Twilight and its sequel New Moon are both insanely popular considering they are films of relative mediocrity, propelled only by their ability to tick all the clichéd boxes when it comes to generic love stories. The dialogue is unforgivably clunky, drawing comparisons to that of Anakin Skywalker’s awkwardly tepid seduction of Amidala, whilst the protagonist Bella is a character of very little depth aside from her angst-ridden, self-important whines.

This, though, is where the magic lies. By introducing a world that is full of mythical, beautiful people and allowing them to be embraced by a one-dimensional teenage girl means that any female can slip into her shoes.

The unsubtle sexualisation throughout the Twilight saga also plays a huge part in its success. Throughout the duration of New Moon I was less concerned with the feud between Jacob and Edward than I was with the ongoing battle between every onscreen male actor and their t-shirts, each scene appearing to be some sort of high production Hollyoaks Hunks calendar with better lighting and a few werewolves thrown in for a laugh.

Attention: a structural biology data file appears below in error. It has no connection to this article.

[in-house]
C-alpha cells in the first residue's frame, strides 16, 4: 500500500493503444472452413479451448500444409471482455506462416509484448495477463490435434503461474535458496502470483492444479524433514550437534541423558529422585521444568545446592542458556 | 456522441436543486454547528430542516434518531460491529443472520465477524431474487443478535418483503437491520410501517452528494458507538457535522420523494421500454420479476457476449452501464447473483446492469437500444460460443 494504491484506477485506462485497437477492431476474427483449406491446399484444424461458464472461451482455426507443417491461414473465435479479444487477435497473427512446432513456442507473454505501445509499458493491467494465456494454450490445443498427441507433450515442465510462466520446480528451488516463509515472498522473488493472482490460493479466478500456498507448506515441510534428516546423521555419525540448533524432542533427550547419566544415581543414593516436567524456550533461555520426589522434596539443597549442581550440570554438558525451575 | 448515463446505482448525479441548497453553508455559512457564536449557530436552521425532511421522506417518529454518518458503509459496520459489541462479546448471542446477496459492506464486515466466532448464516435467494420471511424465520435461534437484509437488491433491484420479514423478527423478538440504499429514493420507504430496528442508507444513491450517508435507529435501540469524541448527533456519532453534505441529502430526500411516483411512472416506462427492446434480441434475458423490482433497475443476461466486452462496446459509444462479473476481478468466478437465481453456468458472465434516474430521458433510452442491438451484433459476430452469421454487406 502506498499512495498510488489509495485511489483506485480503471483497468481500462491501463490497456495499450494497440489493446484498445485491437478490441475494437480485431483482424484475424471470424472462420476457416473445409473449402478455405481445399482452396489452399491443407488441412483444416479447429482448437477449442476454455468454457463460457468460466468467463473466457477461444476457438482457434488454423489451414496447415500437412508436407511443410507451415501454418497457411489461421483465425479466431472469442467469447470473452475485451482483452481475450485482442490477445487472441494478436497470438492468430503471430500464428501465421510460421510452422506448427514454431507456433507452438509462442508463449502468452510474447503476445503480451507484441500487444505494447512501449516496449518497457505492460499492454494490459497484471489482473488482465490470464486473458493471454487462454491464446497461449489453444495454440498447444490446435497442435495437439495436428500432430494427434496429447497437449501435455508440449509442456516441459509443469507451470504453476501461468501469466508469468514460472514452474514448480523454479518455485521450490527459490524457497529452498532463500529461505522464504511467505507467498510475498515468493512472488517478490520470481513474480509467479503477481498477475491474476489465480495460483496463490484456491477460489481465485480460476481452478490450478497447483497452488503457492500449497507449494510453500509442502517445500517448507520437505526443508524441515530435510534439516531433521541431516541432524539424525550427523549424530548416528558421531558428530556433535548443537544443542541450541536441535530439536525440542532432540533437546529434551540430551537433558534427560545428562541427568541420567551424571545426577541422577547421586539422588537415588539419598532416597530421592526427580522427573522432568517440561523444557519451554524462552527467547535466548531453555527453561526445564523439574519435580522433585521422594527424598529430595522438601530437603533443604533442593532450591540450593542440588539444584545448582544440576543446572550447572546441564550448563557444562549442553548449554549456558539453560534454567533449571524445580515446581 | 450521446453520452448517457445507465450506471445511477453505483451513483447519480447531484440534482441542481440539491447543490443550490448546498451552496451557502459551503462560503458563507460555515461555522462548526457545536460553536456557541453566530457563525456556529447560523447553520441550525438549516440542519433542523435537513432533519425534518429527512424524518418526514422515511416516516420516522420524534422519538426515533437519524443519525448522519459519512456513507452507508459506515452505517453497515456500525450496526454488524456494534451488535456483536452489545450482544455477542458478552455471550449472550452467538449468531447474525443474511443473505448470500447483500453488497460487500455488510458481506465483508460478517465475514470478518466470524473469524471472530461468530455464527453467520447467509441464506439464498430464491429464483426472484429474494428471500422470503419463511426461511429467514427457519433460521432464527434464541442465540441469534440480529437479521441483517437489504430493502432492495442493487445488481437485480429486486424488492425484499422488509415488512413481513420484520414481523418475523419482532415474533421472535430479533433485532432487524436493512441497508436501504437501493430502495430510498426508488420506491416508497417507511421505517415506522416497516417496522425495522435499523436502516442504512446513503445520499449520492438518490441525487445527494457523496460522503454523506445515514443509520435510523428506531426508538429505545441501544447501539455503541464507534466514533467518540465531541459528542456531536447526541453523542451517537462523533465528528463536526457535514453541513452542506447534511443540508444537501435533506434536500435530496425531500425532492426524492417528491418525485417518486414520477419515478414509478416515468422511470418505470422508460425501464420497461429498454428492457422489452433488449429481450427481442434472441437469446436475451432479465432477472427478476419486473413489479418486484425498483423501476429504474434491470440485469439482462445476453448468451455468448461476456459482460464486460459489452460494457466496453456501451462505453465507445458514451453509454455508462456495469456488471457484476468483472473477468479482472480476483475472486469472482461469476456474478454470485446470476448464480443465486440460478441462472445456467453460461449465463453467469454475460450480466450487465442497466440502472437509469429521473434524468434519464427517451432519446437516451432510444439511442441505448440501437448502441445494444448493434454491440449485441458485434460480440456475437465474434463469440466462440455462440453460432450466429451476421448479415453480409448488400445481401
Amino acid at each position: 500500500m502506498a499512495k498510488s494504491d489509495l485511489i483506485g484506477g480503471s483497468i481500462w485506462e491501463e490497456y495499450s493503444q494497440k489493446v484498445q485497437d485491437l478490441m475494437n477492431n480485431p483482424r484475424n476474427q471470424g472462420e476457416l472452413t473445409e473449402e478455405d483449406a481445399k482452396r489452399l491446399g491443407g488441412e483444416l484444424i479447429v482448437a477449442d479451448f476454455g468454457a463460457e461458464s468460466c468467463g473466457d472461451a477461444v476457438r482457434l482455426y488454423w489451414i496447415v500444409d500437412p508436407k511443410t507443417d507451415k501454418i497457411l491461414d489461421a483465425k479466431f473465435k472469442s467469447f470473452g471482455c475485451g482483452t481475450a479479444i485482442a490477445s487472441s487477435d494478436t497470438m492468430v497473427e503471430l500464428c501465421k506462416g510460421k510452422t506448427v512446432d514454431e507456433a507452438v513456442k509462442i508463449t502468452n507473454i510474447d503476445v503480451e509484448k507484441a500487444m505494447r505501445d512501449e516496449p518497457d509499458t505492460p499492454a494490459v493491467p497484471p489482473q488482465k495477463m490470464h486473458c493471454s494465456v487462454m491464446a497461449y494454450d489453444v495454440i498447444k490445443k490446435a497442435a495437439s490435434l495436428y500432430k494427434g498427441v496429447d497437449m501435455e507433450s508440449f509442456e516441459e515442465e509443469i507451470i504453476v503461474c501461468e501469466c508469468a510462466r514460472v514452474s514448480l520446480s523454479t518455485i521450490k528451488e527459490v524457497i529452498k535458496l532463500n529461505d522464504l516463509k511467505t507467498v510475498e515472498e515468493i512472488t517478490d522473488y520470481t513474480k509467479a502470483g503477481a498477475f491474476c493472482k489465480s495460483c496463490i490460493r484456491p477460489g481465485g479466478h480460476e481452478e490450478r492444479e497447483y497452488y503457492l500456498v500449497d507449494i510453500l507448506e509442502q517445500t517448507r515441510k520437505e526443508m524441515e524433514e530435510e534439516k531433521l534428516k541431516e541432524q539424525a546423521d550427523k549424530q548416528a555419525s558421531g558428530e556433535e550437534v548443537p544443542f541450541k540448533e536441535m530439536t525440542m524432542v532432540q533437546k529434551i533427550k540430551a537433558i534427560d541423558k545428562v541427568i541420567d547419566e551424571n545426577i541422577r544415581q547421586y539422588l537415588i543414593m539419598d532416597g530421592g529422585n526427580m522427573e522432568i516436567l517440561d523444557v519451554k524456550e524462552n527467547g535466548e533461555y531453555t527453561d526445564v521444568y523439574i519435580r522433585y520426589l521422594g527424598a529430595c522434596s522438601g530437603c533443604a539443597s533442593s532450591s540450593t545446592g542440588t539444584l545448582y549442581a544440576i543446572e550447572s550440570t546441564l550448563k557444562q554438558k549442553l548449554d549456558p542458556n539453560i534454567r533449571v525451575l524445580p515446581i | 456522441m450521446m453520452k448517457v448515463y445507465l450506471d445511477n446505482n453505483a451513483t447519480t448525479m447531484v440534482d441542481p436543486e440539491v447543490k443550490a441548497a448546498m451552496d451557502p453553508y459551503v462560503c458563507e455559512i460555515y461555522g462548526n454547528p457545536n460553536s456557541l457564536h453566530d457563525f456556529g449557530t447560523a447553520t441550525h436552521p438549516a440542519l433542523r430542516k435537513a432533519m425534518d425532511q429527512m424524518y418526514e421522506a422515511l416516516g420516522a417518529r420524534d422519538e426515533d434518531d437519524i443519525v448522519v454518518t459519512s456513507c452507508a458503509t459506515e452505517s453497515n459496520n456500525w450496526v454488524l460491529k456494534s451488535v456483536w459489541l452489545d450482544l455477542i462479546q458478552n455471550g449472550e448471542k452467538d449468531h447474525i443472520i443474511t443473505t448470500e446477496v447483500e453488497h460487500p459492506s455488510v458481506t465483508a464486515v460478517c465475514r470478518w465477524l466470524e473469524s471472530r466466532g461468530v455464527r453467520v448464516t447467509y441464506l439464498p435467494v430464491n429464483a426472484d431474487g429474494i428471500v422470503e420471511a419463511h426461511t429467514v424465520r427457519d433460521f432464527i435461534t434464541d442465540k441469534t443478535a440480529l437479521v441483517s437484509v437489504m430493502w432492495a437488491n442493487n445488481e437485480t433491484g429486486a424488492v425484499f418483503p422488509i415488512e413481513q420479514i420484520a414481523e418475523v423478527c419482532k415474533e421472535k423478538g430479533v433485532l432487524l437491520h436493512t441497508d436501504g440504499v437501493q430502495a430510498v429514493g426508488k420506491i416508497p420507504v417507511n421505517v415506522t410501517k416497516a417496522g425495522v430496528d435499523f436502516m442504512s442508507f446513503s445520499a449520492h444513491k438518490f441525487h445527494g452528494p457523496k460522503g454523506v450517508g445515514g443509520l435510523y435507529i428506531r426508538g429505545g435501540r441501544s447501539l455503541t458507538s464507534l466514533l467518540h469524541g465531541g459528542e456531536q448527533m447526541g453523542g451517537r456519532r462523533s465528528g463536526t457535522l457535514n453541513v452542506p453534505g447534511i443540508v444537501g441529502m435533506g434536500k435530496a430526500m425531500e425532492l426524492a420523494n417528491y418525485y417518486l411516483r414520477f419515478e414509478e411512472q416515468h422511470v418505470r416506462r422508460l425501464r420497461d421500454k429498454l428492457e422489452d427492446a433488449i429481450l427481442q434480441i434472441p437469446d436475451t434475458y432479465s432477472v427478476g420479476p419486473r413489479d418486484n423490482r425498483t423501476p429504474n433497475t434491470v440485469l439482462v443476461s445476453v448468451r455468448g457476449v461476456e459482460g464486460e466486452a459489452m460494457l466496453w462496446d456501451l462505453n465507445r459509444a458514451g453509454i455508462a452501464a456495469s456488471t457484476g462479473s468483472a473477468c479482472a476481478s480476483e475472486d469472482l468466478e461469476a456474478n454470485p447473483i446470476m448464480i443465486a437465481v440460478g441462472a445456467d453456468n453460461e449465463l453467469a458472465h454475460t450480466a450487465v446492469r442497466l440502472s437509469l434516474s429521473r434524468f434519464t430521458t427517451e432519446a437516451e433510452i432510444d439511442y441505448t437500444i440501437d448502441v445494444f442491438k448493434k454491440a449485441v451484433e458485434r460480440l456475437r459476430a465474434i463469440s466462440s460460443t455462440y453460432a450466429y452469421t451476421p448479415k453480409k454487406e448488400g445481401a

With so many naked torsos on parade, and Kristen Stewart’s incomprehensibly frequent orgasmic lip biting, my testosterone-addled brain led me to shout the same question at my television screen for the duration of its running time: “Are you lot gunna ‘ave sex or wot?”

But no, the end credits rolled and everybody managed to retain their virginity. This, I have come to conclude, is the secret to the Twilight saga’s popularity. By insinuating that there will be sex but then never actually allowing there to be any, the audience is essentially being teased. It’s like foreplay. For the mind.

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This is nothing that men tend to be interested in, for us men will clearly not even consider taking a second glance at anything other than big, bouncing lady parts and semi-racist alien robots that turn into Chevrolets. If there is a woman on screen, then it is immediately apparent that at some point she will be ravaged by a gun-toting neanderthal, equipped with one-liners that hit your eardrums with all the subtlety of a slab of frozen beef.